It’s been a rough couple of weeks in the community of science bloggers, with the abrupt downfall of Bora Zivkovic, a very well liked (I consider him a friend) and influential leader. If you haven’t been following it, here’s a summary and timeline of recent events. The simple version of the whole story is that one of the major pioneers of science blogging and one of the people most instrumental in forging a community online has been found to have abused his privileges to sexually harass women members.
I’ve been processing how I feel about it all. As I say, Bora is a long-term friend; I remember when he joined us at Scienceblogs, and I also remember meeting him for the first time — he was a genuinely enthusiastic proponent of bringing people together and building a new platform for science communication. So this is a real tragedy that he has managed to undermine his own talents.
At the same time, though, here’s what I feel now: discouragement and despair and cynicism. We’ve been through this before in the skeptic/atheist communities. It was beginning to be my expectation that any grand attempt at building new organizations and improving communication was eventually going to collapse into the sewer of patriarchal sexual politics — that this pattern of sexual inequity was hardwired into the culture as a whole, and anything rising up out of it was going to be infected with the taint and eventually succumb to it. Same ol’, same ol’, I thought — the hard slog is never going to end.
But I was surprised: the science community’s response has been strong and appropriate. There’s no excusing his behavior, and rising up and demanding better is exactly what needed to be done, painful as it was. And they did it. There’s hope? Really? The struggle might actually lead to progress?
There has been a lot of writing on this topic in the last few weeks, but I thought Scicurious captured it particularly well.
Bora is not the man I thought he was. And the science communication community was not the place I thought it was.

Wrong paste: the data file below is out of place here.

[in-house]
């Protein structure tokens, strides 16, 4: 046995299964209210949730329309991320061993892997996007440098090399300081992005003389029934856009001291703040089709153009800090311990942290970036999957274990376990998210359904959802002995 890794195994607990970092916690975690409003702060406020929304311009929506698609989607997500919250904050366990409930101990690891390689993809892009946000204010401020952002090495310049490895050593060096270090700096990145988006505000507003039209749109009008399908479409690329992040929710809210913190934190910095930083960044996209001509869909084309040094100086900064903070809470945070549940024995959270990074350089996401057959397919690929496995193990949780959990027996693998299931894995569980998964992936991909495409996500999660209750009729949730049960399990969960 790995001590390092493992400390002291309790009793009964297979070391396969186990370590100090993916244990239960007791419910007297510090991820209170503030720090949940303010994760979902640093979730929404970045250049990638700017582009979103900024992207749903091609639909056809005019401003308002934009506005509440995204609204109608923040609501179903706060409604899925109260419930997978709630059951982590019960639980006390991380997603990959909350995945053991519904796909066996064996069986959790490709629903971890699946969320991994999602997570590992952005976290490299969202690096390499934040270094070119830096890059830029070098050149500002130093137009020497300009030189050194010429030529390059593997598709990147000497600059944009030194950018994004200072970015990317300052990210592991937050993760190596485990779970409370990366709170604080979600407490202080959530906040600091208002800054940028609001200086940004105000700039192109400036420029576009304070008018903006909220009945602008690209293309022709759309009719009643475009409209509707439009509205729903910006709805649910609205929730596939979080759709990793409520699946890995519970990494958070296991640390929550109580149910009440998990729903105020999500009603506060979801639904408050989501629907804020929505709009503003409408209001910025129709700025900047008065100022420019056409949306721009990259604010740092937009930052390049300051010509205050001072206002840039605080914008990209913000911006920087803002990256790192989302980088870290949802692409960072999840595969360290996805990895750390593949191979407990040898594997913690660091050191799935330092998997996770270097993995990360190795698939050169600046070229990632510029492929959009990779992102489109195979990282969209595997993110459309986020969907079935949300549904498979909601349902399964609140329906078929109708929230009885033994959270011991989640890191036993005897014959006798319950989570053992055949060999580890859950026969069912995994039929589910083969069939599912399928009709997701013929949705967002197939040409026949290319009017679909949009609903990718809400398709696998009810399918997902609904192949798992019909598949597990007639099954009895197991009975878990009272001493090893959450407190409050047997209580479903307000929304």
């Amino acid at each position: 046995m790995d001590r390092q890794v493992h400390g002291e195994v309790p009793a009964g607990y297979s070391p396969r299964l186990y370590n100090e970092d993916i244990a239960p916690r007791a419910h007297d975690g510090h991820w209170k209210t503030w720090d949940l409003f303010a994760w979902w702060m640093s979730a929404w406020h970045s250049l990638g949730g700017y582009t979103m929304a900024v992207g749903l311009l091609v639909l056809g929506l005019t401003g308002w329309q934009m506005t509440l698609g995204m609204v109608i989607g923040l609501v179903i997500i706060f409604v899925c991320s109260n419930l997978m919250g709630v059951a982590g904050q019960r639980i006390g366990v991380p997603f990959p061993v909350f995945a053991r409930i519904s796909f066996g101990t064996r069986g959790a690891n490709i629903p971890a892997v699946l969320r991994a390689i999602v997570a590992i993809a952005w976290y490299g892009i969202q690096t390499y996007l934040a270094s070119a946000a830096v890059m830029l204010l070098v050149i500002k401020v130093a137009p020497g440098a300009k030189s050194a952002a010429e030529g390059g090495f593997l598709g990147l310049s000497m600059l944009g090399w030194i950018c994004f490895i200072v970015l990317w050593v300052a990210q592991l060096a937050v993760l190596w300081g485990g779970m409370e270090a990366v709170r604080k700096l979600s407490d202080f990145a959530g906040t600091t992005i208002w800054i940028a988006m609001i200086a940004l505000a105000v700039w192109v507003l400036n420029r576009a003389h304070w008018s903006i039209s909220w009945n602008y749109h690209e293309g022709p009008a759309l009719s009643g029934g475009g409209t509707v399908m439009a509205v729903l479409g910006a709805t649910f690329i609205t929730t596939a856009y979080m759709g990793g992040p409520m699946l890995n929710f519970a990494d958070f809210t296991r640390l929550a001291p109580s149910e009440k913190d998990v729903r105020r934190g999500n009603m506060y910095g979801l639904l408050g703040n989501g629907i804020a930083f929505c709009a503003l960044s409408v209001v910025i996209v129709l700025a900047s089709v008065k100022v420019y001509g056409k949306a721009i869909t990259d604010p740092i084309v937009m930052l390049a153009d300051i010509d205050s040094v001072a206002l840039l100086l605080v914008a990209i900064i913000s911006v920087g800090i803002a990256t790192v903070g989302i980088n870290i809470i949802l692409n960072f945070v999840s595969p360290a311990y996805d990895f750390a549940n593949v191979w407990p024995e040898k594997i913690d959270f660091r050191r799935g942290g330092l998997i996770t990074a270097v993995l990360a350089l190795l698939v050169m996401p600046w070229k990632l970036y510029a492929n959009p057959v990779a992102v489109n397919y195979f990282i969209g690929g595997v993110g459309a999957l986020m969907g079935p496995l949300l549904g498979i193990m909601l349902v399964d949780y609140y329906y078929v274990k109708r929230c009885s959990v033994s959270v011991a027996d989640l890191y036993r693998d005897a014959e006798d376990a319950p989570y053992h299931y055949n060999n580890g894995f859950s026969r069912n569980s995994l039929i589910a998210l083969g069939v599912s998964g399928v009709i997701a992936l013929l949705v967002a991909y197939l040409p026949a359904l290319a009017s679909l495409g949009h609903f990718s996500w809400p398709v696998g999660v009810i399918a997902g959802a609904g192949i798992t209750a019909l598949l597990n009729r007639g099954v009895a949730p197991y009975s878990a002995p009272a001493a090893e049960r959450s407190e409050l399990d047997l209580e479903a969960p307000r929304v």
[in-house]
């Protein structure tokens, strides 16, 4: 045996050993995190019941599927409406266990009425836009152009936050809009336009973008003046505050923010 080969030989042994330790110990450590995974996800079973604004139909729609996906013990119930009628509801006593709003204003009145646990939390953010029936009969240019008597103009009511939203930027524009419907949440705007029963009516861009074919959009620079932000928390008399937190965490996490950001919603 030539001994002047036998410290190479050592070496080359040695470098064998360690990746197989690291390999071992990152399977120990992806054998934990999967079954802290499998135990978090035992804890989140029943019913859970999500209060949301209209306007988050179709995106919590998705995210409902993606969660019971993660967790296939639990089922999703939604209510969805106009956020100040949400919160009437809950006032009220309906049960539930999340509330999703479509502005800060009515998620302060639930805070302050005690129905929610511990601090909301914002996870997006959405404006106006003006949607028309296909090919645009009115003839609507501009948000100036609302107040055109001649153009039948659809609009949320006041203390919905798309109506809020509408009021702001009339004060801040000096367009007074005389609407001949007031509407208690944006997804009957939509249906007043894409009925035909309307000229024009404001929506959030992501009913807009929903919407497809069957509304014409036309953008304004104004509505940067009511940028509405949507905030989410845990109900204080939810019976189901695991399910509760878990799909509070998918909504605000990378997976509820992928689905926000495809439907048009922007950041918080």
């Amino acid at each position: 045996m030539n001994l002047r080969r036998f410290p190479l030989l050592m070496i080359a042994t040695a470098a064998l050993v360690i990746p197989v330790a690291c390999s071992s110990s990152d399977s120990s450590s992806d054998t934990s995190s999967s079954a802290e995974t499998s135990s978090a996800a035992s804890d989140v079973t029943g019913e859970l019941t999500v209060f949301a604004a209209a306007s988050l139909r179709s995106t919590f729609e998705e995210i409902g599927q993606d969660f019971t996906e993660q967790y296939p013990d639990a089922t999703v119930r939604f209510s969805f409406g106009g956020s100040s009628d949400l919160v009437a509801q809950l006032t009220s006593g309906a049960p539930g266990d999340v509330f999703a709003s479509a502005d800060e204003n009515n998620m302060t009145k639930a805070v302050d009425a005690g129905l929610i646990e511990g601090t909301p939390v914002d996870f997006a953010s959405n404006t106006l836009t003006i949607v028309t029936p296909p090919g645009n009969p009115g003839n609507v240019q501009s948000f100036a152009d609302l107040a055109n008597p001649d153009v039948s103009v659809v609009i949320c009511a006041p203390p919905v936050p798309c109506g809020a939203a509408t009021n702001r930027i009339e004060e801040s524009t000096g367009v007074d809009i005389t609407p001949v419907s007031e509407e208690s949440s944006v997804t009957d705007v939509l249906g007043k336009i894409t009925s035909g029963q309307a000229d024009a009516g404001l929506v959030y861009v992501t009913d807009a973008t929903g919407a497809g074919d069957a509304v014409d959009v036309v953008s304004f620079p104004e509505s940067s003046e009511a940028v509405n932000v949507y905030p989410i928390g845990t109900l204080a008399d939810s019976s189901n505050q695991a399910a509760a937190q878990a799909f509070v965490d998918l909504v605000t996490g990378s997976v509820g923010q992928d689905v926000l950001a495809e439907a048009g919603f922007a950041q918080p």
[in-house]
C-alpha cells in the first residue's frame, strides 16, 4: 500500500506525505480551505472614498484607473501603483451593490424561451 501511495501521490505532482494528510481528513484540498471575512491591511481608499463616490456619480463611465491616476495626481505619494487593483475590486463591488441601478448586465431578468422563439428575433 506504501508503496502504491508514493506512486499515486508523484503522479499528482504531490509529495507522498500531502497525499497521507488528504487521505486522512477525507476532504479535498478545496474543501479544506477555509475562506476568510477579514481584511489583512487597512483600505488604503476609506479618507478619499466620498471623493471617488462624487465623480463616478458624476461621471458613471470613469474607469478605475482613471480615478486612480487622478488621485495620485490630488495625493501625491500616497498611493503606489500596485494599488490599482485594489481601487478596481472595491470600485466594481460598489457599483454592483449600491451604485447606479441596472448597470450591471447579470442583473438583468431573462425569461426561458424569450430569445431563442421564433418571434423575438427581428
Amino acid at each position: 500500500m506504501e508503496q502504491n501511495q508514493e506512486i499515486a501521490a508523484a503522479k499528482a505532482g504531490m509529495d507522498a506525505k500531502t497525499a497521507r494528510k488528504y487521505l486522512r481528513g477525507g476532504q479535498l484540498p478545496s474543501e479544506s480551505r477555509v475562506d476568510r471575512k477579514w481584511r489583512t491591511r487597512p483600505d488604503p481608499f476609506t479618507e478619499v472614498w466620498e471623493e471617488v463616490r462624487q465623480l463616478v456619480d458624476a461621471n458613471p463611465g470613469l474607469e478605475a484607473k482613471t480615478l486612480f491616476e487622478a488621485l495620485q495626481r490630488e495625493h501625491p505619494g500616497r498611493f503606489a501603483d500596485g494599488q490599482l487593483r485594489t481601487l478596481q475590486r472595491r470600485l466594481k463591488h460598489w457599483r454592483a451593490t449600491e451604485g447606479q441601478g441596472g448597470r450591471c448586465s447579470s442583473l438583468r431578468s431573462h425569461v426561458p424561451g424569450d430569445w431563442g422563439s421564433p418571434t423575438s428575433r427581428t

The whole week has been full of downs. But toward the end. I started to see #ripples of hope. Not just the hashtag (though that alone is brilliant), but from other bloggers, saying, we can, in the future, be better. We want to be better. We WILL be better. People taking decisive action.
And I have been incredibly impressed with many of my colleagues. Yes, people fought, and jumped to conclusions, and etc. But there have been no death threats or rape threats, and compared to some communities I’ve seen…well I’m impressed. I always thought I wrote with and worked with some amazingly good people. Now, I KNOW it.
I contrast that with the atheist community. We also have some amazingly good people — as I travel around, I run into them all the time, at all levels of organization, and all doing good work — but we also have a substantial number of amazingly awful people…and as it turns out, it doesn’t take many sexist jerks clawing at the structure of your organization to distract and disrupt and impede progress. We have enough atheist asshats to provide shelter and support to exploiters — and too many of us are willing to overlook the content of our leaders’ characters, as long as they are willing to say the right words about the sacred atheist cause.
I’ve been astounded at how many people demand that we plaster over an atheist’s human flaws simply because, well, he’s The Man. We’ve been building up a body of revered saints, rather than recognizing that every one of us is human and needs to be held accountable. Face reality: if Bora had chosen to be a leader of the atheist community, rather than the online science community, right now there would be a huge battle going on, with loud voices shouting that “He only talked to these women; aren’t they strong enough to resist?” And the women who spoke out would be flooded with death threats and rape threats, and would be endlessly lampooned on our little hate nests scattered about the internet. Youtube would be full of videos expressing outrage that a Good Man should have been chastised by the Shrill Harpies of Feminism.
We’ve all seen it. Every atheist woman who dares to challenge the privileged status quo and ask for a little respect gets the treatment: just ask Rebecca Watson, or Jen McCreight, or Ophelia Benson. So I feel mixed: there is the despair at the failure of atheism to motivate real change, and hope that the science online community will set a model for everyone to follow.
But I also fear that atheism’s problems are rooted too deeply. This community is full of people who are already convinced that they are better than everyone else. But to be a good person, you have to always want to be better than yourself right now.